"Cassettes represented the first popular portable music medium you could share and personalise yourself," he said, before services such as Spotify made music "ever disposable".

While cassette tapes are technically analogue, they reached their cultural zenith in the early digital era of the 1980s, just as PCs were entering the mainstream.

Old Nintendo peripherals themselves can also function as art, or at least eye-catching home decor. Mr Jeff Farber of Oshkosh, Wisconsin, sells pop art-style desk and floor lamps fashioned from vintage PlayStations and Nintendo 64s and the like on his Etsy shop Woody6Switch, which are intended to celebrate an era when gadgets, even cheap plastic ones, had a certain staying power.

"When I was a kid, technology advanced much more slowly than it does today," said Mr Farber, 36. "Like a beloved pet, you took care of it and it gave you joy and entertainment for many, many years."

By contrast, he added, "today's technology advances and upgrades are so fast that a device you buy today can become virtually obsolete in a matter of months, so there is no real time to fall in love with it the way you could in those golden years of video game infancy."

There is certainly no shortage of the stuff. As the life cycle of the average electronic gadget shrinks to a virtual eye blink, the mountains of electronic trash continue to rise, expected to surpass 70 million metric tonnes this year, from about 19 million in 1990, according to a 2014 report by Step, a United Nations- affiliated sustainability initiative.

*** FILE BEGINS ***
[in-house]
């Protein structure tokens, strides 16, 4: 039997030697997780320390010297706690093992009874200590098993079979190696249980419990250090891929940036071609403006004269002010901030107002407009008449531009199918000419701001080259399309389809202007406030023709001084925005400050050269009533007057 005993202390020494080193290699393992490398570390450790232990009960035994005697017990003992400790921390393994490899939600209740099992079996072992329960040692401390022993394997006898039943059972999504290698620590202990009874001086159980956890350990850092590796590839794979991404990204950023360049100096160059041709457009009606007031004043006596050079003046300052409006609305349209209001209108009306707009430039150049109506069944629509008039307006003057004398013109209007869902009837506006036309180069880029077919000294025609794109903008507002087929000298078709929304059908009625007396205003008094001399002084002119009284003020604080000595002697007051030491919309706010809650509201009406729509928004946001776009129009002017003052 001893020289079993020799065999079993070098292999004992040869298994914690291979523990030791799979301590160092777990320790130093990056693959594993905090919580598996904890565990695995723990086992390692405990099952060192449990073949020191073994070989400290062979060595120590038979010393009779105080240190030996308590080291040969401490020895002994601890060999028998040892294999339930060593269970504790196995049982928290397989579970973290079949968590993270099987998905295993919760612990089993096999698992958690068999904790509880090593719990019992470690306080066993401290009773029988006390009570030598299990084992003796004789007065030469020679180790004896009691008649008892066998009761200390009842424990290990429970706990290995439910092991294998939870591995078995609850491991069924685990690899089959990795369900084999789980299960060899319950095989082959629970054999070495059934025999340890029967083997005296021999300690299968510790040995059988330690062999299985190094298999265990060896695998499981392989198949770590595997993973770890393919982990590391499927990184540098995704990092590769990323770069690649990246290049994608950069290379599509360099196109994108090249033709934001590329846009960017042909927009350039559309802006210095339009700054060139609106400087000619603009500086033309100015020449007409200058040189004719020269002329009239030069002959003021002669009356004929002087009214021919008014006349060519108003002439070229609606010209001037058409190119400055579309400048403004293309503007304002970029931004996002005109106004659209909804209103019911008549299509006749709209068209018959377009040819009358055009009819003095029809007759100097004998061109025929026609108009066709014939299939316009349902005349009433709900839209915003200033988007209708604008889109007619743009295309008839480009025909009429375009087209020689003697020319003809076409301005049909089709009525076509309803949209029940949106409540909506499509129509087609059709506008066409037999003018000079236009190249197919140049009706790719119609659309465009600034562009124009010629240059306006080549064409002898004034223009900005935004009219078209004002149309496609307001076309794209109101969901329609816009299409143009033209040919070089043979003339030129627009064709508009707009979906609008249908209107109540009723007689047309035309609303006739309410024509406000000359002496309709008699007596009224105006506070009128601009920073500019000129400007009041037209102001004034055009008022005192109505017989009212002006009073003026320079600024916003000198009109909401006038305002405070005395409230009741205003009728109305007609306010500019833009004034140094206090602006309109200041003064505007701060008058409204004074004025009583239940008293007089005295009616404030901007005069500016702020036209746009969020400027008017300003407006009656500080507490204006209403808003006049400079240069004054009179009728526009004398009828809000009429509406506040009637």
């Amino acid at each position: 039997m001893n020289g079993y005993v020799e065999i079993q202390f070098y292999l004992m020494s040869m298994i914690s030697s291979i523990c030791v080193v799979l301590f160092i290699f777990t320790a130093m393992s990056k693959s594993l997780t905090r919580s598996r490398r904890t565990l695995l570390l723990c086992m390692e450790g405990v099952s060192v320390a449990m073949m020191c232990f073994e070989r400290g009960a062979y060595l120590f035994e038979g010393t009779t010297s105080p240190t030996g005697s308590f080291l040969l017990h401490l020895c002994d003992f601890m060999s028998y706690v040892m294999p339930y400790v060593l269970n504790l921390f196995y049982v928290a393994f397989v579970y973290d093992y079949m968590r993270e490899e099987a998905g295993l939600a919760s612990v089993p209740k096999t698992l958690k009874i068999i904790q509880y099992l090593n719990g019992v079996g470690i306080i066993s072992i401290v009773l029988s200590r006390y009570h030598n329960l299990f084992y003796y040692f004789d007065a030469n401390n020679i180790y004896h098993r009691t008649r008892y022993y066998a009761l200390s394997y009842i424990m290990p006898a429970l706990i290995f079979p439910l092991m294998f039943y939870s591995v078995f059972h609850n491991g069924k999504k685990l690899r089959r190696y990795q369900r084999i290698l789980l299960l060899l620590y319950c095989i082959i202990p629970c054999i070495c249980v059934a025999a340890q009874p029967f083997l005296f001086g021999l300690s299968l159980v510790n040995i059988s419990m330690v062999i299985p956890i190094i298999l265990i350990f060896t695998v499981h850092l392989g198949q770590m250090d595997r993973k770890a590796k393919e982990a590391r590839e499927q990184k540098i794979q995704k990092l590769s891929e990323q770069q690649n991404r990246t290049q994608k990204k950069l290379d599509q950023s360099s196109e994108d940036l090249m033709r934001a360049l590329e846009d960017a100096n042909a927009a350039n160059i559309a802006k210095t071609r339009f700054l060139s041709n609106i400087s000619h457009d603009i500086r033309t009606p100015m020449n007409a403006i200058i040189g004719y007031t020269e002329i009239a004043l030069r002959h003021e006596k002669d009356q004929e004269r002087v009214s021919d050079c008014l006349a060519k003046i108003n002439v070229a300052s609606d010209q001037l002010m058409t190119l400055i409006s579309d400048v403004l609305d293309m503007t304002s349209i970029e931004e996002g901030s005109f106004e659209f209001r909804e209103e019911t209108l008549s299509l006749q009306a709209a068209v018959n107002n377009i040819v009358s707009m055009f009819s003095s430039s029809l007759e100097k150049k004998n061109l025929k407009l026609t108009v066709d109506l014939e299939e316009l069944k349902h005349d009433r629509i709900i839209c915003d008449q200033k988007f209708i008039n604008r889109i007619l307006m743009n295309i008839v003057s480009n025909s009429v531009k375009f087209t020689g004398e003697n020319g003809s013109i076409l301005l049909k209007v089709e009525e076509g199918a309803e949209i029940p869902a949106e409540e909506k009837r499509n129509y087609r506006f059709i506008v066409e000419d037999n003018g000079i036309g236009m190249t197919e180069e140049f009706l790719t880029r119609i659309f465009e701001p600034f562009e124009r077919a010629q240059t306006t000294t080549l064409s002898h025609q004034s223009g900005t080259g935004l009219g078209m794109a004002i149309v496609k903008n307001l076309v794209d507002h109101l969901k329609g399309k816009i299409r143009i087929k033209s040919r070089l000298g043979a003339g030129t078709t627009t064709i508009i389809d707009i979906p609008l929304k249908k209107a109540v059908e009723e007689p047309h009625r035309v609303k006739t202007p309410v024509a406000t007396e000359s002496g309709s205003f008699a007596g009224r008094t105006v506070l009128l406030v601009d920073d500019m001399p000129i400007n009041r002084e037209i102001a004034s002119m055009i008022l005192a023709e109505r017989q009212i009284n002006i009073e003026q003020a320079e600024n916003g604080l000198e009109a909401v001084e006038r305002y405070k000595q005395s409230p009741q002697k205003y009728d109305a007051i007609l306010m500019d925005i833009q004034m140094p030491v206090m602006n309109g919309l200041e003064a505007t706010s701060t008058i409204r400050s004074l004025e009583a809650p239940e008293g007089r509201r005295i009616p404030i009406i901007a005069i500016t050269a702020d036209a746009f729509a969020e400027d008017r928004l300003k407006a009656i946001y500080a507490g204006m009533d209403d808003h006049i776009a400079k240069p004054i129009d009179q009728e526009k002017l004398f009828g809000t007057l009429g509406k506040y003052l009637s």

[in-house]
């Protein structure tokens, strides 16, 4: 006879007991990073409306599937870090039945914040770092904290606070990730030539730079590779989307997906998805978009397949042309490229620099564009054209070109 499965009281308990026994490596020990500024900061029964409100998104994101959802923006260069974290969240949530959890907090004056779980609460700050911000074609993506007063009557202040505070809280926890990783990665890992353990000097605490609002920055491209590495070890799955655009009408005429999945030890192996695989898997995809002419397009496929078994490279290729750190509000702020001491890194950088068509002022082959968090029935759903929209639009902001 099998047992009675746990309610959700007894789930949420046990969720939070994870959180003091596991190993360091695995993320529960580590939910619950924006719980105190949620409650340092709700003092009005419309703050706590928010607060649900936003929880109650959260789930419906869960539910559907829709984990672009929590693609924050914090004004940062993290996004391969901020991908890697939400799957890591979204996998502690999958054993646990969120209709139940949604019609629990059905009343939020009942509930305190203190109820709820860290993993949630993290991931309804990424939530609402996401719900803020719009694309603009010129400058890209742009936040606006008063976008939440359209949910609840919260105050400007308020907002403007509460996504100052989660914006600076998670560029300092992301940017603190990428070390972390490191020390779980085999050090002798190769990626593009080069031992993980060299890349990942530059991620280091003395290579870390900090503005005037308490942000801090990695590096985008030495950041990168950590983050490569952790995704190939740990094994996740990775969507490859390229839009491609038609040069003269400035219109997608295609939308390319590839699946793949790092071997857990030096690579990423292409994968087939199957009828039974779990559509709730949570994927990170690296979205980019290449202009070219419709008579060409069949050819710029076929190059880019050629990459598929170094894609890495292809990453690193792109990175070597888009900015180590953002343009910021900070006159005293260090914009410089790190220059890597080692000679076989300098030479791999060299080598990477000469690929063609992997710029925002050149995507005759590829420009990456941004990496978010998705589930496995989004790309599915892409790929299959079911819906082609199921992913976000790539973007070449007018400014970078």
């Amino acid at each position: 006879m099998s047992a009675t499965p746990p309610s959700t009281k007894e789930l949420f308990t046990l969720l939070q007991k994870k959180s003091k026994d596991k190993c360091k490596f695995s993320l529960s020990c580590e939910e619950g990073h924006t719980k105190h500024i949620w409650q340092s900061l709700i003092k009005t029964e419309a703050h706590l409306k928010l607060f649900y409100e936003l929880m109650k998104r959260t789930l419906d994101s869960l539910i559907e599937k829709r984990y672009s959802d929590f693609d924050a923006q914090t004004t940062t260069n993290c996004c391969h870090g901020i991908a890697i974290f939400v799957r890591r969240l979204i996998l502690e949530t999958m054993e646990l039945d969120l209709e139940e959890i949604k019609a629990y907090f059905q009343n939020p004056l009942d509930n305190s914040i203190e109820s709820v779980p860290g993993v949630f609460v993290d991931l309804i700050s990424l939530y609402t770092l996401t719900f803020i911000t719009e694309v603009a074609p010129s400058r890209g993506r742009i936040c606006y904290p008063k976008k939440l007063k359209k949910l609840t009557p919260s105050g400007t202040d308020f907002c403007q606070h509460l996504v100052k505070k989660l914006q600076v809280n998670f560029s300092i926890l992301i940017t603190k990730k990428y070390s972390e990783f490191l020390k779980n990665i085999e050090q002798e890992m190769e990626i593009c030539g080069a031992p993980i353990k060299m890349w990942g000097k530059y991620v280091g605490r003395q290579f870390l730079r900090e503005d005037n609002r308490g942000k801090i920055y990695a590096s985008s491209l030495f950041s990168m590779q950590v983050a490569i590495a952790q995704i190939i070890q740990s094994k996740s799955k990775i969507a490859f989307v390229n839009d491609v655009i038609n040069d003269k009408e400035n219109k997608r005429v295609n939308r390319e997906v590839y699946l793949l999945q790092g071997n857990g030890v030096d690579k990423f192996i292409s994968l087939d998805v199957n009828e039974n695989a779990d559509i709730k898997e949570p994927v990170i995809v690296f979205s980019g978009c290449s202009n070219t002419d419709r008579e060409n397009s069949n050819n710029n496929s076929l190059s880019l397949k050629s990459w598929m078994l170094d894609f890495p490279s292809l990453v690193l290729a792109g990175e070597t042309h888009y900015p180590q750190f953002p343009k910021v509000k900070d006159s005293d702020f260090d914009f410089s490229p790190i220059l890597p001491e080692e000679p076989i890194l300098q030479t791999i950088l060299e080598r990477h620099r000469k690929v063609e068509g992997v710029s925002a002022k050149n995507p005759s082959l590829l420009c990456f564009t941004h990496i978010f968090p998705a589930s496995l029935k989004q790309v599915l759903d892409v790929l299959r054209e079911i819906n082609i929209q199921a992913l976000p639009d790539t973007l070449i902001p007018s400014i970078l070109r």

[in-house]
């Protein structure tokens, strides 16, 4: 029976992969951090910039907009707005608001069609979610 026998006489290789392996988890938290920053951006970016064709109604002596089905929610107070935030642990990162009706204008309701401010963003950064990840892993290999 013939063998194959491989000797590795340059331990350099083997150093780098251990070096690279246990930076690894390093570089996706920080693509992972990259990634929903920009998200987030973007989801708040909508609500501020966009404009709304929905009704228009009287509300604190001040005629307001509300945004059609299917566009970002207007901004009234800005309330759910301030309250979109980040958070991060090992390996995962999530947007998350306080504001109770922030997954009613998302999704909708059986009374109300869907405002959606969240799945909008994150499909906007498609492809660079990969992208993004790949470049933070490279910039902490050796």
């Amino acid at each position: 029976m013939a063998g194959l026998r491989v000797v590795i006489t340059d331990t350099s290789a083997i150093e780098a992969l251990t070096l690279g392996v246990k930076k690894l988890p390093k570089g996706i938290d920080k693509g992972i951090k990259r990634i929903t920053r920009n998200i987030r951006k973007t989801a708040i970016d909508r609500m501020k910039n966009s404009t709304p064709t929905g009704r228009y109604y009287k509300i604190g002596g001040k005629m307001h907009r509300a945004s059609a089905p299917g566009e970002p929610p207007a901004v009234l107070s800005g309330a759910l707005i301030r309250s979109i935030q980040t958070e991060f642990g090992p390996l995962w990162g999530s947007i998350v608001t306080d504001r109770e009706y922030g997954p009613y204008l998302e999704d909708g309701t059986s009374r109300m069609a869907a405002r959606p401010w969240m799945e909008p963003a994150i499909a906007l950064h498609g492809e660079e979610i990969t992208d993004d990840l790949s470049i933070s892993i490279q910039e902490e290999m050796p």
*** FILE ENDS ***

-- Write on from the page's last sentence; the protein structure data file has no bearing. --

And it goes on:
Except in unusual cases - such as the story last month about a Bay Area woman dumping a rare Apple I computer from the 1970s worth US$200,000 (S$266,230), apparently by accident, at a recycling facility in Milpitas, California - few look at that trash heap and see treasure.

But that has started to change. While some regard the so-called upcycling of old gadgets into picture frames or planters as an ecological gesture, others see it as a celebration of shared technological heritage.

The customer base for these upcycled products tends to be narrow.

"They're geeks; they're nerds," said Mr Rob Connolly, a retired Floridian who, with his partner Rita Balcom, makes intricate wall clocks and desk clocks out of old hard drives and motherboards.

A few years ago, for example, their company, Tecoart, which sells on Etsy and Amazon, filled an order for 2,400 such pieces from Google, which passed them out as employee incentive awards, he said.

Not surprisingly, these techie hobbyists share their passion in online communities.

One of the more popular forums is a D-I-Y tech blog run by Evil Mad Scientist Laboratories, a family company in Sunnyvale, California, that produces open-source hardware. The site features tutorials on making earrings out of linear regulator chips, wine charms from capacitors and a wooden footstool in the shape of a classic 555 integrated circuit chip from the 1970s.

"Most of us are deep in the maker communities," said Ms Lenore Edman, a founder, "so these items are symbols of both our history and our knowledge."

New York Times

A version of this article appeared in the print edition of The Straits Times on June 20, 2015, with the headline 'Obsolete gadgets now arty decor'. Subscribe